The ideal garden soil is deep, loose, fertile, and well-drained (internally as well as on the surface), has plenty of organic matter, and is free of weeds and diseases. Such soils are difficult to find, but with proper preparation and management, less-than-ideal soils can be productive.
Water moves quickly through an internally well-drained soil and never completely shuts off air movement. Drainage is important because roots cannot develop, live, and function without a constant supply of oxygen.
Clay soils dry slowly after a rain because the spaces in them are small and water moves through them slowly. Sandy soils, on the other hand, have many spaces and dry out quickly. Clay and sandy soils can be partially changed to substitute for a rich loam by adding organic matter. Increasing the organic matter content of a clay soil improves the tilth, makes it easier to work, and improves the internal drainage. Adding organic matter to a sandy soil increases its water-holding capacity and improves its fertility.
The garden soil affects the way vegetable plants grow and look. When soils are cold, wet, crusty, or cloddy, seedlings are slow to emerge and some may not survive. Root rot diseases may take a heavy toll on seedlings, especially beans. Other soil-related plant symptoms are short plants, slow growth, poor color, and shallow and malformed roots. Soil symptoms of poor structure are crusts, hard soil layers below the surface, standing water, and erosion.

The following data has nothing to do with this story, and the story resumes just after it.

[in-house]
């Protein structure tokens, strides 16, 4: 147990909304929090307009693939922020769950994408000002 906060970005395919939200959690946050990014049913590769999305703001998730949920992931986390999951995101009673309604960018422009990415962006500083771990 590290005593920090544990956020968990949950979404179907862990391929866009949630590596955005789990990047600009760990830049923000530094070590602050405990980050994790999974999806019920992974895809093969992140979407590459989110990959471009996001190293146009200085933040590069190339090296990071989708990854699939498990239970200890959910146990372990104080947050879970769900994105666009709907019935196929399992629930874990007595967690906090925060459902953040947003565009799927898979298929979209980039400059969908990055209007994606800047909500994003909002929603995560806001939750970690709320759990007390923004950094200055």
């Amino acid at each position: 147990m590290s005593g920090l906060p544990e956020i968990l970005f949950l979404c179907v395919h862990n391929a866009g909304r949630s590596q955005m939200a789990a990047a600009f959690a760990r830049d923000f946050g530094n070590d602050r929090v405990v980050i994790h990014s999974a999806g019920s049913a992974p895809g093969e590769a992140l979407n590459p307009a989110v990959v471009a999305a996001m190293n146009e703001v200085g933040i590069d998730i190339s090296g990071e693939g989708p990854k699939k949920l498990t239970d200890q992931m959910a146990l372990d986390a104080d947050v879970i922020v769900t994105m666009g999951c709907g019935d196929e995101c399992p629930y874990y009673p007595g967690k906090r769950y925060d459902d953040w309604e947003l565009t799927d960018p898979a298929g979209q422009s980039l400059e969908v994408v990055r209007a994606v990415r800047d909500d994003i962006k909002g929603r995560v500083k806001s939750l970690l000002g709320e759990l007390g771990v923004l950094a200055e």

Increase the soil’s organic matter content by adding manure, composted leaves, sawdust, bark, or peatmoss; or by turning under plant residues like sweet corn stalks after harvest, and green manure crops (soybeans, rye, southern pea plants, and others). Plant residues should be free of diseases if they are to be added to the garden soil. Cover crops, such as clovers and vetch, planted in the fall prevent soil erosion and leaching of plant nutrients. They also provide organic matter and nitrogen when turned under in spring.
Manures vary in their content of fertilizing nutrients. The amount of straw, age, exposure to the elements, and degree of composting change their composition. Be careful not to over-fertilize when applying chicken litter to garden soil. Use no more than 200 pounds per 1,000 square feet of garden space. Animal manure is lower in nutrient content than poultry manure and can be applied at the rate of 250 to 300 pounds per 1,000 square feet.
Overuse of manures can add so much salt to the soil that plant growth is harmed. Most organic materials release some nutrients quickly and the rest over a period of time. (See Organic Gardening, page 5.) Even though adding organic matter improves soil fertility, manures and plant residues are not balanced fertilizers, and soils require additional fertilizer. Test soil every third year to be sure.
You’ve got a lovely container, and you want to put a plant in it. But if that container doesn’t have drainage holes, you’ll end up with a dead plant. (Photo by Jonathan Parrish/Cindy Callahan)
If your lawn, landscape, or garden look a little sickly, it might be time for a soil health checkup. (Photo by Jonathan Parrish/Cindy Callahan)
Garden enthusiasts and horticultural industry professionals can enjoy the largest home gardening show in the Southeast Oct. 12 and 13.
Several weeks ago, I wrote about looking forward to the time of year when ornamental peppers start strutting their gorgeous fruit colors. What I didn’t mention is that late summer is not just for ornamental peppers; I always get my best home-grown culinary peppers from August until frost in the fall.
My tastes for culinary peppers range from the mild and colorful bell peppers all the way to the superhot selections like Ghost, Scorpion and Carolina Reaper.
Your summer vegetable garden is likely winding down, but you still have time for another round of fresh vegetables, including tomatoes, peppers, squash and cucumbers. (File photo by MSU Extension Service)